So I make this argument that I call the hip hop trinity-- the gangster, the pimp, and the ho, which basically crystallizes the history of the stereotypes of black people with the actual lived experiences produced by a history of divestment.
So you have a legacy of stereotypes, which revolve precisely around the gangster, pimp, and the ho because the pimp is basically a modern urban form of the sort of rapist slash sexual deviant. And the gangster is a violent, uncontrolled, perhaps entrepreneurial and stylish but nonetheless irreconcilably different, irreconcilably outside black man. And the black woman is perpetually a ho, basically, there to be the dump ground for a post sort of feminist world when sexism is no longer really part of mainstream popular culture in this kind of vicious way, but hip hop gets to do it with a pass.
I'd love to see an alternative rock song with half the lyrics, half the images that go on in the middle of the day that show black women as mindless, irrelevant, and as our amazing pioneers-- female pioneers-- yesterday pointed out, meaningful only insofar as they are gifted biologically with charming physical traits. That the rest of their talents are in fact and worthy of conversation and discussion.
Those three images are really at the core of what's happening. Now again, I can hear you because I've had this fight for over 10 years. I hear you saying to me-- some of you-- well, but what about? And now we could fill in the blank. Oh well, I don't listen to that. Or in fact, I don't really listen to the words. Now, I've taught hip hop for a very long time and I've heard. I think every possible excuse. Why do we need an excuse?
Here's why we need an excuse. We need an excuse because the public conversation is so trapped in talking in oppositions that public critique turns you into an anti-hip hop speaker.
The public conversation is polarized so profoundly between those who are pro hip hop and those who are con hip hop, those who are on the left-- as in they're progressive, critical, trying to find what's radical about hip hop-- and those on the right-- like [? Nick Warder, ?] who Mark pointed out earlier, but there are many others, he's not alone-- who use hip hop as an example of urban decline, of social decay, of the lack of creativity, of the decline of modernism. I mean, whatever it is somebody is upset about, hip hop is pretty much responsible.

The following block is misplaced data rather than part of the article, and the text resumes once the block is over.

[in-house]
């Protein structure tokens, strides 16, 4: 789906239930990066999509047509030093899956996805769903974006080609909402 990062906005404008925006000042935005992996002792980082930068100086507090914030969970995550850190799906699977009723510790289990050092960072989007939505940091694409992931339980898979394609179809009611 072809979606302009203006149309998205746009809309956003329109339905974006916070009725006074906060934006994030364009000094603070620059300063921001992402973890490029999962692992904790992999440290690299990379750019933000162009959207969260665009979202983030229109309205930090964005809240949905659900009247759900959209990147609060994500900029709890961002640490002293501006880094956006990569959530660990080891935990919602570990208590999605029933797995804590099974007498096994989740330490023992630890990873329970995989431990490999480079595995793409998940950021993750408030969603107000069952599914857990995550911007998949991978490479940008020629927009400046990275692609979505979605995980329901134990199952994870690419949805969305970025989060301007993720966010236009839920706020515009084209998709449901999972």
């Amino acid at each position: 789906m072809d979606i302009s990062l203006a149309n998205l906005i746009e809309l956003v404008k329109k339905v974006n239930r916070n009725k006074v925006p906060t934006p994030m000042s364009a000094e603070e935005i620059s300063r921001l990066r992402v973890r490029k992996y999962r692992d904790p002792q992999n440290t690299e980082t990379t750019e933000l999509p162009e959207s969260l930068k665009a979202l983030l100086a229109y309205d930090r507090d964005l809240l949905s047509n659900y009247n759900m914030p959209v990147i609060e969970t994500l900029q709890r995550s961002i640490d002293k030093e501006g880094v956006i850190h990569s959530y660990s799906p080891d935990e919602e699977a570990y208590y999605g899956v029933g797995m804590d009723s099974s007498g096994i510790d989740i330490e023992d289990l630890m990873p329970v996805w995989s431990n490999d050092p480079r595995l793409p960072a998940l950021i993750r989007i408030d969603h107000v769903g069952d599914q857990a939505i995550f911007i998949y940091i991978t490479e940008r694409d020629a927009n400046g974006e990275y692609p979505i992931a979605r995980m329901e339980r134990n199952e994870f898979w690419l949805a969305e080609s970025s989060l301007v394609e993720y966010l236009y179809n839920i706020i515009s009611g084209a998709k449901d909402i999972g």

And my favorite language for this polarization, players versus haters. I cannot tell you how many times if I say, well, at what point are we going to make this critique about sexism? Well, that's just what the haters do. I'm just all about-- everybody's sexist. So then the same questions kept emerging.
So really, since Black Noise came out, the first few years were one thing, but come '98, '99, I'm like, this is looking mighty different. I think we need to have a different conversation. But oh no. You basically became a hater. It got to the point where if I made a public critique-- I figured, well, Black Noise should be clear. It's clear I'm not a hater. In fact, I was considered to be overinvested, so I couldn't possibly be a hater.
But as soon as I make a critique, it was so polarizing right-wing radio would start to call me. We understand you've given up hip hop and you're ready now to talk about what hip hop really is. Who are you? I'm such and such a radio station in Canada, and we heard-- and then I'd say OK, well, hold on. Let me call you back. Hang up, go do my little research, be like, why are you calling me again? Well, we hear you basically you crossed over from the dark side.
And one time, I thought OK, that's an exception. But then it continued to happen. And I realized that there was a progressive responsibility that we had to create a space of what I call in this book transformational love in critique. And that is to say, not critique for the purposes of beating people up and isolating individuals who are responsible, but a critique that enables-- like you need to work on your jump shot. That's not an insult. You just might need to work on your jump shot. It will get better. It will not get better if I tell you oh baby, you so good. You know, it's just because that basket's not pretty. That's why your jump shot ain't going in.
And also, you know what you need more lines on your court And if you had 360 Airs in your shoe, you would do a whole lot better jumping for that jump shot. Man, look, the basket's whack. Your sneakers might need some tape. You still got to make your jump shot.
Now, that kind of critical engagement-- a sense of like, look, I'm recognizing your conditions, I understand the circumstances that you're in, but that doesn't change the fact that we have to do better. The pioneers didn't say let's just figure out how to embody what we are being given, which is nothing. We're going to make something out of that nothing. And we're going to make something meaningful and possible and what-- peace, love, happiness, unity-- when we have no reason to be happy if we follow the statistics. We have no reason to have unity given what's been bequeathed to us. And there's definitely no peace in a city that looks like Dresden.